Monday, May 4, 2020

Week ahead: Will the stock market rally continue amid the recession?

NBHM Research Team

Global stocks rose last week as investors focused on the opening up of economies, mixed corporate earnings, and the possibility of a coronavirus cure. A number of countries in Europe and the Asia-Pacific region have started easing restrictions as the coronavirus curve starts to flatten. Similarly, in the United States, several states have started to gradually open up. On another positive note, the FDA allowed Remdesivir to be used as a coronavirus treatment. Meanwhile, we received mixed earnings from companies like Microsoft, Google, Facebook, and McDonald’s.

More big news came in last week from the Bank of Japan, the Federal Reserve, and the European Central Bank. The three banks left rates unchanged and pledged to continue supporting the economies during the weakness. We also received disappointing first-quarter GDP data from the United States and disappointing manufacturing and services PMI from a number of countries including Australia, Japan, and China.

S&P500: The S&P500 and the Dow Jones rose by more than 12% in April as the market reacted to signs of reopening, positive monetary policy framework, hopes of a drug to treat coronavirus, and mixed corporate earnings. This week, the focus will remain on corporate earnings as a number of big companies in the index will release their results. Some of the top companies to watch will be Avis, Chegg, Ferrari, Parsley Energy, Realty Income, Skyworks, and Tyson Foods, among others. The index is also likely to react to economic data like the nonfarm payrolls and jobless claims.

US dollar: The US dollar index declined slightly last week as other countries started to open up. The idea behind the weakness is that demand for local currencies like the Swedish krona and sterling will rise as business activity starts to rebound. The dovishness of the Federal Reserve also contributed to this weakness.

The biggest dollar-related data expected next week is the nonfarm payrolls, which will be released on Friday. Analysts polled by Bloomberg expect the data to show that more than 20 million people lost their jobs in April. They also expect the unemployment rate to soar to an unprecedented 14%. They also predict the average hours to decline from the previous 34.2 to 33.9 and wages to decline to 0.2%. Another important data release will be the final manufacturing and services PMI data from Markit.

Euro: The euro soared against the US dollar last week mostly because many European countries have started easing their lockdown. It also rose after the ECB decision released last week. In the statement, Christine Lagarde said that the bank was willing to do “whatever it takes” to support the region. The biggest challenge is that EU members are yet to agree on a financing package to help countries in the recovery phase. Such a deal would be positive for the euro because it would remove – for the time being – the talk of another financial crisis in the region.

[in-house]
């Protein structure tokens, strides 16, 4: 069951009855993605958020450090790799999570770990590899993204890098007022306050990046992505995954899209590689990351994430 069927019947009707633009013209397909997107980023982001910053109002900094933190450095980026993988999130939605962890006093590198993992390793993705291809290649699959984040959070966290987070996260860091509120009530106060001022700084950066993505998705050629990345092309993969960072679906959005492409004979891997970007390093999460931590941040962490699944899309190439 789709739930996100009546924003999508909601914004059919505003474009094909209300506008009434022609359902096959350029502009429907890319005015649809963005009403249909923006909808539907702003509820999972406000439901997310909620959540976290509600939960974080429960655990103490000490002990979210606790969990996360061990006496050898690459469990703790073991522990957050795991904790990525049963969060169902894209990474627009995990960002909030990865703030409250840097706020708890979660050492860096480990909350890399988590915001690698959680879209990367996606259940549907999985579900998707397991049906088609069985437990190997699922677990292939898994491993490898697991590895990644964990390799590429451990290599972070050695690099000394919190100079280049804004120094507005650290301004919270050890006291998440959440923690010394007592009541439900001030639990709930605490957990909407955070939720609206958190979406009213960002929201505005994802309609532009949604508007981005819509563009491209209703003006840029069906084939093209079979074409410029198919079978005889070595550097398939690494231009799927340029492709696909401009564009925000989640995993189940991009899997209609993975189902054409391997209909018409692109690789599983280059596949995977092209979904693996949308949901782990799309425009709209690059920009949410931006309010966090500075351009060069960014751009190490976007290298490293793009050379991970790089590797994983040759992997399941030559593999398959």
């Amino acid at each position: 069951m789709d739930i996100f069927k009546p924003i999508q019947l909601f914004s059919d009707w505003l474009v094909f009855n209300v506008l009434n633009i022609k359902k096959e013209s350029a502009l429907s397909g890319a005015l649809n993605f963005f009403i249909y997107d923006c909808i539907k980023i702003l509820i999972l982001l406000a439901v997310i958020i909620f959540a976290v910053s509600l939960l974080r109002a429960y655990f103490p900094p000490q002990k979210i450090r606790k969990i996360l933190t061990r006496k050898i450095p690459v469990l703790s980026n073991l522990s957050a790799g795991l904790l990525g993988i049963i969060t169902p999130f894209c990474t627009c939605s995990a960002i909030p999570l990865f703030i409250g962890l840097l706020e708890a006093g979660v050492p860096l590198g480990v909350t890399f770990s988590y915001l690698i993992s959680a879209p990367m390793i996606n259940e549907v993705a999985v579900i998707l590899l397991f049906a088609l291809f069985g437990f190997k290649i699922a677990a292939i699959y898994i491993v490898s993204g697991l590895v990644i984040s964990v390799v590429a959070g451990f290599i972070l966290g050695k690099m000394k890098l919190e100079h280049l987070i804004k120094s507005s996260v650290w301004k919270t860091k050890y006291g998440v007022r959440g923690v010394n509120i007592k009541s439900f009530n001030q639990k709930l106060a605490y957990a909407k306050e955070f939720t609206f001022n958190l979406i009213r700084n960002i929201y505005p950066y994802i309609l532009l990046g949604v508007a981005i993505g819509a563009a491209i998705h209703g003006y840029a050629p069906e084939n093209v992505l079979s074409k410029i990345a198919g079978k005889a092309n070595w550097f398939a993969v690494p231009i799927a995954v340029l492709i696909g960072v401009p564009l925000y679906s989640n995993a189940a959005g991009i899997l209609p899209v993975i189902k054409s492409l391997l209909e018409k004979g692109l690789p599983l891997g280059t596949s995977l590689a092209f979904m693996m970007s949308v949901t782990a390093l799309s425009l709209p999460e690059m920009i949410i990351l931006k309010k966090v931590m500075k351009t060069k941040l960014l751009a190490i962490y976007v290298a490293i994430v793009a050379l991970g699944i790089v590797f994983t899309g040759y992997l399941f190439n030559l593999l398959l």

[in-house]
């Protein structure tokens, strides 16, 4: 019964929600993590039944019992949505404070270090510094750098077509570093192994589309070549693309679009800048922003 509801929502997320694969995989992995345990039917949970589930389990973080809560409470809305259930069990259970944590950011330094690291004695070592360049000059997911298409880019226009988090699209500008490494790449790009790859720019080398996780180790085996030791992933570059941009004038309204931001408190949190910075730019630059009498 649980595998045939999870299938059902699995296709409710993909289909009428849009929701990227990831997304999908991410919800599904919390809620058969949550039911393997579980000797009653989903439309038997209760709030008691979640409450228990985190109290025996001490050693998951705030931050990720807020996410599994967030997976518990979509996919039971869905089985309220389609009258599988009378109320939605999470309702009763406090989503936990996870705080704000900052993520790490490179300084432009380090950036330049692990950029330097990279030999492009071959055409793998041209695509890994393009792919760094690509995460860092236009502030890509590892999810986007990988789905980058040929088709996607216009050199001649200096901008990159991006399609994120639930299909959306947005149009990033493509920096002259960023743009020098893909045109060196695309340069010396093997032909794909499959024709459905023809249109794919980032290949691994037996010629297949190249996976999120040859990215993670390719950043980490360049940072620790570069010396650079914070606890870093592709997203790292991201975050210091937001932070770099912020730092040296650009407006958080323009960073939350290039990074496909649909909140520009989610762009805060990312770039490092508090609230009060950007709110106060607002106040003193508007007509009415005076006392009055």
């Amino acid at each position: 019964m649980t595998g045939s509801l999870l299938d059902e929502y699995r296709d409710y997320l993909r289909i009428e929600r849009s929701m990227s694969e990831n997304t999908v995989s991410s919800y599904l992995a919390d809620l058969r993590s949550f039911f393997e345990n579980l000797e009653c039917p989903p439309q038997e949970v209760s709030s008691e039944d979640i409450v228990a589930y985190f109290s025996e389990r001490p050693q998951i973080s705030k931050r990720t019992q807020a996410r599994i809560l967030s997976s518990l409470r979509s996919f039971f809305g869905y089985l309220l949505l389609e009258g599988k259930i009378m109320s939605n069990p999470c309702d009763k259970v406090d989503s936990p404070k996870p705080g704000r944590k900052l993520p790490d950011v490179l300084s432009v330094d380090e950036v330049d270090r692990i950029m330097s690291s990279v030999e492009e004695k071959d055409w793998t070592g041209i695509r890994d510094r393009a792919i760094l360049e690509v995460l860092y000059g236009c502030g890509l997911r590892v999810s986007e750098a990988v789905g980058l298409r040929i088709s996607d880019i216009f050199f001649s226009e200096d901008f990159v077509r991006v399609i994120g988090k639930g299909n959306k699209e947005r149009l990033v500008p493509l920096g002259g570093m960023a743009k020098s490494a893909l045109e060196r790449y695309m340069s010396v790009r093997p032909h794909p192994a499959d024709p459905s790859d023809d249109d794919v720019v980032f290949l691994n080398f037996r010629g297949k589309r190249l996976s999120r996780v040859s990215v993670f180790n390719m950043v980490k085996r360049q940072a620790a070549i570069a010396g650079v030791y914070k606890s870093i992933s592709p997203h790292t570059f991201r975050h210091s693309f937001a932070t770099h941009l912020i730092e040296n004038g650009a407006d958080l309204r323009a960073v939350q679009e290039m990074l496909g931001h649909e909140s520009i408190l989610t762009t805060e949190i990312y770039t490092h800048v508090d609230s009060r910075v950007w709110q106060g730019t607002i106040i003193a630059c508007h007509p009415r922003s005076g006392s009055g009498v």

In the coming week, we will receive a number of important economic data from the region. These include the final manufacturing and service PMI from Markit, industrial production from Germany and France, and trade numbers.

Australian dollar: The Aussie was one of the best-performing currencies in the developed world in March. The currency rose by more than 6% against the US dollar as the market reacted to the improving situation in the country and China. The rally ran out of steam on Wednesday when AIG and Markit released preliminary PMI data. This week, attention will shift to the Reserve Bank of Australia (RBA), which will release its monetary policy statement. With interest rates already at record lows, analysts expect the bank to leave rates unchanged. Also, the bank might comment on quantitative easing and whether it plans to taper asset purchases. We will also receive new home sales data, retail sales, and trade numbers. The chart below shows how the upward momentum on AUD/USD lost its steam last week.

Crude oil: The price of crude oil has been relatively volatile in the past few weeks. Last week, the price declined in the first three days and later bounced back as investors reacted to some positive signs. First, Norway, the biggest oil producer in Europe after Russia, said that it would slash production for the first time since the second world war.

Second, Reuters reported that Chesapeake Energy was considering filing for bankruptcy. It will be the second major shale producer to go out of business after Diamondback. While this is bad news for the company, it is positive for crude oil because it means that supply will be curtailed. Third, data from EIA showed that oil inventories rose at a slower rate than before. This week, we will see whether the downward trend will continue.

British pound: The British pound rose sharply against the USD last week mostly because of overall US dollar weakness. The sterling also reacted to the return of Boris Johnson to Downing Street as he picks up the leadership reins again. This week, we will receive the manufacturing and services PMI data from Markit. Analysts expect the data to show that services PMI rose to 34.8 from the previous preliminary 12.3. We will also receive the April house price index data from Halifax and the consumer confidence data. Still, the most important will be the rates decision by the Bank of England, which will happen on May 7. The chart below shows that the GBP/USD pair tested a key resistance level last week.

Recent Articles